Meeting with the Penn State Performing Arts Council
I like to think that the Central Pennsylvania Festival of the Arts has a unique relationship with our co-host (and co-founder) Penn State. While other college host arts festivals—the University of Michigan comes famously to mind—our relationship goes beyond a mere host/guest relationship. Our bylaws state that half of the men and women who serve on the Board of Directors of the Festival are required to have a Penn State affiliation.
In addition, for the past ten years we’ve had Penn State students as interns; you couldn’t ask for a brighter or harder working group of kids. I can’t tell you how many times students have interviewed me for some sort of term paper, and with some frequency I’m asked to speak at English classes. Oh, and in one of my finer moments, I served as the Honorary Grand Marshall of the Penn State Homecoming Parade. (It snowed on my parade. In October. No joke.)
Even by the standards of this relationship, Saturday, April 11 was a special day, since I was invited, along with George Trudeau, Director of Penn State’s Center for the Performing Arts, and Associate Vice-President for Student Affairs Philip Burlingame, to speak to the presidents and officers of the student performing arts groups on campus.
Some ambitious undergraduate students, led by John Connolly (on the left) and Brian Gutierrez, are in the process of bringing student performing arts groups together into the Penn State Performing Arts Council for the groups’ mutual benefit. Festival staff got to know John and Brian and when we served together on the steering committee for February’s THAW Festival. By day, they’re studying chemical engineering and math (seriously!) and in their spare time they’re members of the Penn State Thespians.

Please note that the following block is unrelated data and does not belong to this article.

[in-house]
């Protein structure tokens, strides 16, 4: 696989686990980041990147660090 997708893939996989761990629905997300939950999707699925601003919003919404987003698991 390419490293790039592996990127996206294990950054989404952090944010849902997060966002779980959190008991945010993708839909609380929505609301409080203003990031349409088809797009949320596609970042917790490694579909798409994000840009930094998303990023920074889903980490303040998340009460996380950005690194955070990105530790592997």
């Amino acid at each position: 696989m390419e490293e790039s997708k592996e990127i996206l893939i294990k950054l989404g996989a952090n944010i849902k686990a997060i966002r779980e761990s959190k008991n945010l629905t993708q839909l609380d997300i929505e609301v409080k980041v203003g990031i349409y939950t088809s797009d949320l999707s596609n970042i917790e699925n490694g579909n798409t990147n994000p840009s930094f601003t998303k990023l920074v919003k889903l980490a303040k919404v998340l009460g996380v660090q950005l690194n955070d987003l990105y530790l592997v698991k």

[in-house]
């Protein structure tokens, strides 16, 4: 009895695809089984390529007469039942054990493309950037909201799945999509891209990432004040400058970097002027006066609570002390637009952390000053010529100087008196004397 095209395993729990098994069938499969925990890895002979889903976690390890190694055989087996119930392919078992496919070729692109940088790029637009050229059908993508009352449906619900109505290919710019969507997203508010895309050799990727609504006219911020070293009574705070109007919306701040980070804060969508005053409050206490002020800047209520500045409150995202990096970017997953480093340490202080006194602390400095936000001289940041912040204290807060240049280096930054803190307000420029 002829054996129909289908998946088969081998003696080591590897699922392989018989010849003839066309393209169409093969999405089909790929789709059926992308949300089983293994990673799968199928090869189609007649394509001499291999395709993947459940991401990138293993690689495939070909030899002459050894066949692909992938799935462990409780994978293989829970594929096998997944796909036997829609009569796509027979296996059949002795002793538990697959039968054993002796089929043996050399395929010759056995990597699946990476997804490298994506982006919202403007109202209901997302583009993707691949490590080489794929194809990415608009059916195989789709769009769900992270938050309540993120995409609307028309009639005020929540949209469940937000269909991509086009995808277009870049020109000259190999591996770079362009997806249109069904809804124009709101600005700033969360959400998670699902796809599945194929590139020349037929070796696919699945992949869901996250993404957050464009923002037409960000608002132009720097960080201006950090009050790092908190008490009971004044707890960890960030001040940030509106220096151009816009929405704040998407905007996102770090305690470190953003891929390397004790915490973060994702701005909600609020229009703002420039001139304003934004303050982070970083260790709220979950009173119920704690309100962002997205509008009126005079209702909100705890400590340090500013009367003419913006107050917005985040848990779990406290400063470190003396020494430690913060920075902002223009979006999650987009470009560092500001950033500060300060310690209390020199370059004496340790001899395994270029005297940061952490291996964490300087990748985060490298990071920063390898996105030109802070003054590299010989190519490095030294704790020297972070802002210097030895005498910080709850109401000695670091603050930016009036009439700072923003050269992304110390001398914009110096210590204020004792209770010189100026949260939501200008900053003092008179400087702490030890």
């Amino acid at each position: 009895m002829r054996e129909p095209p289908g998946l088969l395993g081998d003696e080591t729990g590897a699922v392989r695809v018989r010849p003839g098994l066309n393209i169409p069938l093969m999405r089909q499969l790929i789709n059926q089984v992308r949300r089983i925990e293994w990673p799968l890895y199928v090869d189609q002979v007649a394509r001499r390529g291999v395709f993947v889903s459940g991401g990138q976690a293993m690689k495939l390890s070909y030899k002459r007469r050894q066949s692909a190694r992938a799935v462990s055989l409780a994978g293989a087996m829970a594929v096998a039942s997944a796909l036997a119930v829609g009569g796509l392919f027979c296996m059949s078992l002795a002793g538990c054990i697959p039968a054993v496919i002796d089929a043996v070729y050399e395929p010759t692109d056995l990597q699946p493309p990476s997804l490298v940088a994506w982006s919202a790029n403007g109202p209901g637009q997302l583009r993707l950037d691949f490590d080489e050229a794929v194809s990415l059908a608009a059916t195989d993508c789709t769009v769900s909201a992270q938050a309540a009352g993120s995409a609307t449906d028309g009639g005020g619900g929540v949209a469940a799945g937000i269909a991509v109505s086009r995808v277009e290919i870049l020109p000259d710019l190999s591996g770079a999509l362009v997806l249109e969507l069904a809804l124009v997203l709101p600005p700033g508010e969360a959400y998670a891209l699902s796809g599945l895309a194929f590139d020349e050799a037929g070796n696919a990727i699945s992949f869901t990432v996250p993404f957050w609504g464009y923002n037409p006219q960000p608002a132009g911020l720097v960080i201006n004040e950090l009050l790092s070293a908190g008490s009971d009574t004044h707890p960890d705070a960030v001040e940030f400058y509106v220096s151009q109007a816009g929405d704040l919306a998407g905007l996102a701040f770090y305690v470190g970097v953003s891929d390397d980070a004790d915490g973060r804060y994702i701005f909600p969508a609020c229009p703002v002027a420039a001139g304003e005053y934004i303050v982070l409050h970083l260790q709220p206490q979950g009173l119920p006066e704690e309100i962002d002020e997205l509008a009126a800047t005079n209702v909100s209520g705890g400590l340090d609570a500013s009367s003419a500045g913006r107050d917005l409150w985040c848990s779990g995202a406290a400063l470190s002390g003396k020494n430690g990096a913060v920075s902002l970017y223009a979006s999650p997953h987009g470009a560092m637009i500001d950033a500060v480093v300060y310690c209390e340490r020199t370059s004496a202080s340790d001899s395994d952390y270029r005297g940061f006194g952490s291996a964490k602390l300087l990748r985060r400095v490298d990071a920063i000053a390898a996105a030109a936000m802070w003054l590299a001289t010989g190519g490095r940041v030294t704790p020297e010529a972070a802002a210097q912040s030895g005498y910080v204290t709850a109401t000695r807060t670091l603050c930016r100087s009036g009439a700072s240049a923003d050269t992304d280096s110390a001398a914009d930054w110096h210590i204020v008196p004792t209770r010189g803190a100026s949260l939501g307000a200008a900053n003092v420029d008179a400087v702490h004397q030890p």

The purpose of Saturday’s meeting was to update officers from different performing arts organizations on the status of the council, and to offer some networking opportunities, e.g. free pizza. According to Penn State’s Student Affairs web site there are 82 student music and performing arts groups at the University Park Campus, starting with a dance group, Ambitions, and ending twenty-two letters of the alphabet later with the Writers Organizing to Present Diverse Stories, a spoken word slash poetry group.
In my five minute speech, I spoke about the Festival’s desire to book more Penn State student groups at both the Festival and at First Night State College. One of the reasons people come to our events is to connect to Penn State, and what better way is there to do that than to see some of its best and brightest singing their hearts out as they sell it to the cheap seats from center stage?
Unfortunately both of our events take place when the majority of students are not in State College. In fact, Penn State is actually closed during First Night. So, booking a student group requires more advanced planning than usual.
The audience seemed receptive to my message and—if all goes according to plan—you’ll see more student performers this summer at the Festival and perhaps at First Night State College as well.